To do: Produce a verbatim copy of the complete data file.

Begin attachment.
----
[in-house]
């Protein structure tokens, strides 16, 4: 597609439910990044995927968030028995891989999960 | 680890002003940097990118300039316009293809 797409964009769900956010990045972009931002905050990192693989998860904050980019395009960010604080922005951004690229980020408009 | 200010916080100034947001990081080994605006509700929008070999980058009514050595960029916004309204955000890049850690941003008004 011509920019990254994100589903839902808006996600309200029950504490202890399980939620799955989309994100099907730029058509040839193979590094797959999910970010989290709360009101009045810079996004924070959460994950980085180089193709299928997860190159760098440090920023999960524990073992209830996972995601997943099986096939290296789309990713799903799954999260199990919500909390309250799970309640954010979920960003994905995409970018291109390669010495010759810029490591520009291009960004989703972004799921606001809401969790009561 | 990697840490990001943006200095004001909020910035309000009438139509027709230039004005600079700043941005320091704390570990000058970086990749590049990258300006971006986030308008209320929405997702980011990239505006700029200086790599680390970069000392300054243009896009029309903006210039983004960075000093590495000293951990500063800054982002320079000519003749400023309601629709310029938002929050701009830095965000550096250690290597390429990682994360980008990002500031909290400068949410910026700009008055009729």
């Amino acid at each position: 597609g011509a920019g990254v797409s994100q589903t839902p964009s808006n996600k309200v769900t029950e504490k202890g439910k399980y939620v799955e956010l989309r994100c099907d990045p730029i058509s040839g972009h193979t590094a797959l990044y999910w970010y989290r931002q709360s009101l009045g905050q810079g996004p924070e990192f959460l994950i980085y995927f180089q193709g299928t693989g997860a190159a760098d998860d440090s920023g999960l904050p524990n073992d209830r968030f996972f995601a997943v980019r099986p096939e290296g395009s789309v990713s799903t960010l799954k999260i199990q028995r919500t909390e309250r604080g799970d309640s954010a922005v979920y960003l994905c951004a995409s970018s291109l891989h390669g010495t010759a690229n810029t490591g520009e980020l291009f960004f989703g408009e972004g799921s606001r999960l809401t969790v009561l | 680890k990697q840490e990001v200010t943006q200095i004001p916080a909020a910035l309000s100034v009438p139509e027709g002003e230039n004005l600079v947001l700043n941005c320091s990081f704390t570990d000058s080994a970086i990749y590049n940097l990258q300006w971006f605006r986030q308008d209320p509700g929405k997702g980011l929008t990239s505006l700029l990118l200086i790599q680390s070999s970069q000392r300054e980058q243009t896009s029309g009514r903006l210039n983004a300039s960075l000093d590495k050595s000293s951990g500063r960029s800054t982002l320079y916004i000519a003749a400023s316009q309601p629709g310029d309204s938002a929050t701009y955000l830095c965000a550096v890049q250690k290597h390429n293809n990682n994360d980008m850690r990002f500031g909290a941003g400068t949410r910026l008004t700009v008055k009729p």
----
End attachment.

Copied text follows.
[in-house]
């Protein structure tokens, strides 16, 4: 597609439910990044995927968030028995891989999960 | 680890002003940097990118300039316009293809 797409964009769900956010990045972009931002905050990192693989998860904050980019395009960010604080922005951004690229980020408009 | 200010916080100034947001990081080994605006509700929008070999980058009514050595960029916004309204955000890049850690941003008004 011509920019990254994100589903839902808006996600309200029950504490202890399980939620799955989309994100099907730029058509040839193979590094797959999910970010989290709360009101009045810079996004924070959460994950980085180089193709299928997860190159760098440090920023999960524990073992209830996972995601997943099986096939290296789309990713799903799954999260199990919500909390309250799970309640954010979920960003994905995409970018291109390669010495010759810029490591520009291009960004989703972004799921606001809401969790009561 | 990697840490990001943006200095004001909020910035309000009438139509027709230039004005600079700043941005320091704390570990000058970086990749590049990258300006971006986030308008209320929405997702980011990239505006700029200086790599680390970069000392300054243009896009029309903006210039983004960075000093590495000293951990500063800054982002320079000519003749400023309601629709310029938002929050701009830095965000550096250690290597390429990682994360980008990002500031909290400068949410910026700009008055009729």
């Amino acid at each position: 597609g011509a920019g990254v797409s994100q589903t839902p964009s808006n996600k309200v769900t029950e504490k202890g439910k399980y939620v799955e956010l989309r994100c099907d990045p730029i058509s040839g972009h193979t590094a797959l990044y999910w970010y989290r931002q709360s009101l009045g905050q810079g996004p924070e990192f959460l994950i980085y995927f180089q193709g299928t693989g997860a190159a760098d998860d440090s920023g999960l904050p524990n073992d209830r968030f996972f995601a997943v980019r099986p096939e290296g395009s789309v990713s799903t960010l799954k999260i199990q028995r919500t909390e309250r604080g799970d309640s954010a922005v979920y960003l994905c951004a995409s970018s291109l891989h390669g010495t010759a690229n810029t490591g520009e980020l291009f960004f989703g408009e972004g799921s606001r999960l809401t969790v009561l | 680890k990697q840490e990001v200010t943006q200095i004001p916080a909020a910035l309000s100034v009438p139509e027709g002003e230039n004005l600079v947001l700043n941005c320091s990081f704390t570990d000058s080994a970086i990749y590049n940097l990258q300006w971006f605006r986030q308008d209320p509700g929405k997702g980011l929008t990239s505006l700029l990118l200086i790599q680390s070999s970069q000392r300054e980058q243009t896009s029309g009514r903006l210039n983004a300039s960075l000093d590495k050595s000293s951990g500063r960029s800054t982002l320079y916004i000519a003749a400023s316009q309601p629709g310029d309204s938002a929050t701009y955000l830095c965000a550096v890049q250690k290597h390429n293809n990682n994360d980008m850690r990002f500031g909290a941003g400068t949410r910026l008004t700009v008055k009729p």